Editor, Earth News
What are platonic friends for?
Male and female baboons form platonic friendships, where sex is off the menu.
Having a caring friend around seems to greatly benefit the females and their infants, as both are harassed less by other baboons when in the company of their male pal.
But why the males choose to be platonic friends remains a mystery.
The finding published in Behavioral Sociobiology and Ecology also suggests that male baboons may be able to innately recognise their offspring.
Primatologist Nga Nguyen decided to investigate the occurrence of 'platonic' friendships in four groups of yellow baboons living in Amboseli, Kenya.
To do so, Nguyen, now at California State University Fullerton, teamed up with colleagues Russell Van Horn of the Zoological Society of San Diego, California, and Susan Alberts of Duke University in Durham, North Carolina and Jeanne Altmann of Princeton University, New Jersey.
Male and females of a few species of monkey, including baboons, macaques and others are known to form so-called 'friendships', where particular males and females will spend a lot of time in each other's company.
These friendships are often strictly platonic, and don't seem to involve sex. But no-one knows why they occur.
"We don't really know what males or females get from these friendships," says Nguyen. "Males should be off trying to get other females to mate with them, not squandering their time on a female with a young infant."
So Nguyen's team investigated whether these chaperone males were actually fathering infants with their female friends.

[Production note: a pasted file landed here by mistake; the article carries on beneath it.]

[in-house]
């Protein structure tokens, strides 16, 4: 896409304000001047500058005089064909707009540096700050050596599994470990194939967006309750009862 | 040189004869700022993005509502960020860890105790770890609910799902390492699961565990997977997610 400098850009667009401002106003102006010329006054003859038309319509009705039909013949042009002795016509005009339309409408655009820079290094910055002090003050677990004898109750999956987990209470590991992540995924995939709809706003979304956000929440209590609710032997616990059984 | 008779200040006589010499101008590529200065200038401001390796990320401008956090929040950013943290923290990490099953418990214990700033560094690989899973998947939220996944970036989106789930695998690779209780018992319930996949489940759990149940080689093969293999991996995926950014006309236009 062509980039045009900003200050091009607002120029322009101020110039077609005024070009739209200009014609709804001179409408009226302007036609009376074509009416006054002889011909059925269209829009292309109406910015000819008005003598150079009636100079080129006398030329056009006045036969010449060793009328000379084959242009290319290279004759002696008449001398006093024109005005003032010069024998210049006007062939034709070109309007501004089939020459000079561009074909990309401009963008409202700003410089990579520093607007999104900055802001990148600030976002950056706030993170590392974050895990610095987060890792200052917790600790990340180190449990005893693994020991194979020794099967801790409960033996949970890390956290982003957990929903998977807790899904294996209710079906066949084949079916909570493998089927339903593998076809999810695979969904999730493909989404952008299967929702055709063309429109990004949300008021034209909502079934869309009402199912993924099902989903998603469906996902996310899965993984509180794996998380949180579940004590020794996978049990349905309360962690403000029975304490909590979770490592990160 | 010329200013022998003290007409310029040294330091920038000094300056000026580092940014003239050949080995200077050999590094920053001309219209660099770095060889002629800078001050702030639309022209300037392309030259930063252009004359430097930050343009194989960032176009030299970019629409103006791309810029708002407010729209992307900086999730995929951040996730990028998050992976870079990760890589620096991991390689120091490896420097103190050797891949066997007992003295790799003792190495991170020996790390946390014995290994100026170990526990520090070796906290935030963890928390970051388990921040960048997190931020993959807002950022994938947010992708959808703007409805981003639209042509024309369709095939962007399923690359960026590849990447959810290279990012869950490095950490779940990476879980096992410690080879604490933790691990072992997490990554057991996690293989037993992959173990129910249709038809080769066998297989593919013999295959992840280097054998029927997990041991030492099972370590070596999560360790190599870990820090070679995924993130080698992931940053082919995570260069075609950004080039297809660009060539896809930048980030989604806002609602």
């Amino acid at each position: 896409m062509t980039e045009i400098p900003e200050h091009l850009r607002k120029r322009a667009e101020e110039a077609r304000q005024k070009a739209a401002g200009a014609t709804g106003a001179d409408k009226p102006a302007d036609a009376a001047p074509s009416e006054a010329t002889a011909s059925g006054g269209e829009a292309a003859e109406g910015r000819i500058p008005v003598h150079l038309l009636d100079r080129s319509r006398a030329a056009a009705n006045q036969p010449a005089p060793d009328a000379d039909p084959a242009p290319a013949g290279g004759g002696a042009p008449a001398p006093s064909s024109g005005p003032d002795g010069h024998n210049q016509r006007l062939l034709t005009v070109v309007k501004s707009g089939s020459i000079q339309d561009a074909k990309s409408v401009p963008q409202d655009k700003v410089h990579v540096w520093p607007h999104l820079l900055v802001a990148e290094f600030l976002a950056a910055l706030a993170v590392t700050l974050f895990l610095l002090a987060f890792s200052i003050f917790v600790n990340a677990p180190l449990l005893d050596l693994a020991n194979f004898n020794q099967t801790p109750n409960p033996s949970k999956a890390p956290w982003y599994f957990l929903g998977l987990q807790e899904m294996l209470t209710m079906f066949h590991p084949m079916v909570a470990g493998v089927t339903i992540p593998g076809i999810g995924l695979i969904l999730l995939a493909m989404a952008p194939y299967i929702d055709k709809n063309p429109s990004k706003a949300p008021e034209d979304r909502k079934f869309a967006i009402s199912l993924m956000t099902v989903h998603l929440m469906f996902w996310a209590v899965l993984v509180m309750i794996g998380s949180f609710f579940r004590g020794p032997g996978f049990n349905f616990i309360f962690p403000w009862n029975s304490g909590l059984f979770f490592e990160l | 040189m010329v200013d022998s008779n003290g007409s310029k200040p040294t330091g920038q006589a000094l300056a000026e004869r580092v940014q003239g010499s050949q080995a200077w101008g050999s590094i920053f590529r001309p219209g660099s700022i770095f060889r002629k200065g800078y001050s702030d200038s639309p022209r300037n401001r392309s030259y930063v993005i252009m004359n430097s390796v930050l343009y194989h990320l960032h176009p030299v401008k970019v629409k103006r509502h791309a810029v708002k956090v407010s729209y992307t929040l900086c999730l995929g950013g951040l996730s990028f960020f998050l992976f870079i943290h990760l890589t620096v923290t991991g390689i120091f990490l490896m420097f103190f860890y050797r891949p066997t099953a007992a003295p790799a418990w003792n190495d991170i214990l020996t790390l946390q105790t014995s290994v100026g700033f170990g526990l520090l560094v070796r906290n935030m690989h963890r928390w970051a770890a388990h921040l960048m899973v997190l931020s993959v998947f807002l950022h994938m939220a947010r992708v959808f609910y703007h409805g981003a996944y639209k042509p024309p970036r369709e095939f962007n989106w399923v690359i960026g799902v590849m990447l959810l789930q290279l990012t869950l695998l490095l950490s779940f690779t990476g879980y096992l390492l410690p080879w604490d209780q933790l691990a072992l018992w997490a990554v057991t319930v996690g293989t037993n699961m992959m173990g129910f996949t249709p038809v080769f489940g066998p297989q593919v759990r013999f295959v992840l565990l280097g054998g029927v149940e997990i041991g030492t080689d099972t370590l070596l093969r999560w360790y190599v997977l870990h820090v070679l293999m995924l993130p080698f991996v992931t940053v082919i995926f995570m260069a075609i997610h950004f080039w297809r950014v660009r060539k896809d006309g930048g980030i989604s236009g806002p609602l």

They studied the behaviour of more than 500 male and females in the four groups, and used genetic tests to determine the paternity of 183 of the baboons, including 23 young infants being cared for by a mother and her chaperone.
Half of all the male chaperones did turn out to be the father of the infant whose mother they befriended.
That is highly surprising in one respect, because each of the females mated with multiple males around the time they conceived. "But of these potential dads, only the genetic dads became friends," says Nguyen.
"To my knowledge, human males cannot tell their own offspring from unrelated offspring, but somehow baboon dads can tell."
But the study revealed an even bigger surprise.
"Half of the friends were not genetic fathers. But these guys weren't even potential fathers, that is, they didn't even mate with the female when she conceived the infant, and these guys didn't receive mating benefits."
Friends don't always become sexual partners
"So we really don't know what these guys got out of the friendship, other than maybe spending time with a mum and a new baby and having other females seeing this."
The suggestion here is that by chaperoning a female in a platonic relationship, a male might advertise his parental skills to other females, who then might consider him a worthy partner. But as yet, there's no evidence for this or any other reason why males become chaperones.
However, for the females, the benefits of having a chaperone are clear.
"We found direct evidence that friendships provided a social benefit to mothers and infants," says Nguyen.
"We found that mother-infant pairs who spent a lot of time with their male friends received a lot less harassment from other females in the group, and the infants cried a lot less too, than pairs who spent less time hanging out with their male friends. This could translate into big gains for infants who may be more likely to survive infancy, as harassment can lead to injury," she says.
"It was especially exciting when I looked and saw what a huge difference having a friend around means for the mother and infant. We've long suspected that mother-infant pairs got some social benefit from the male friends, but this benefit had never before been documented."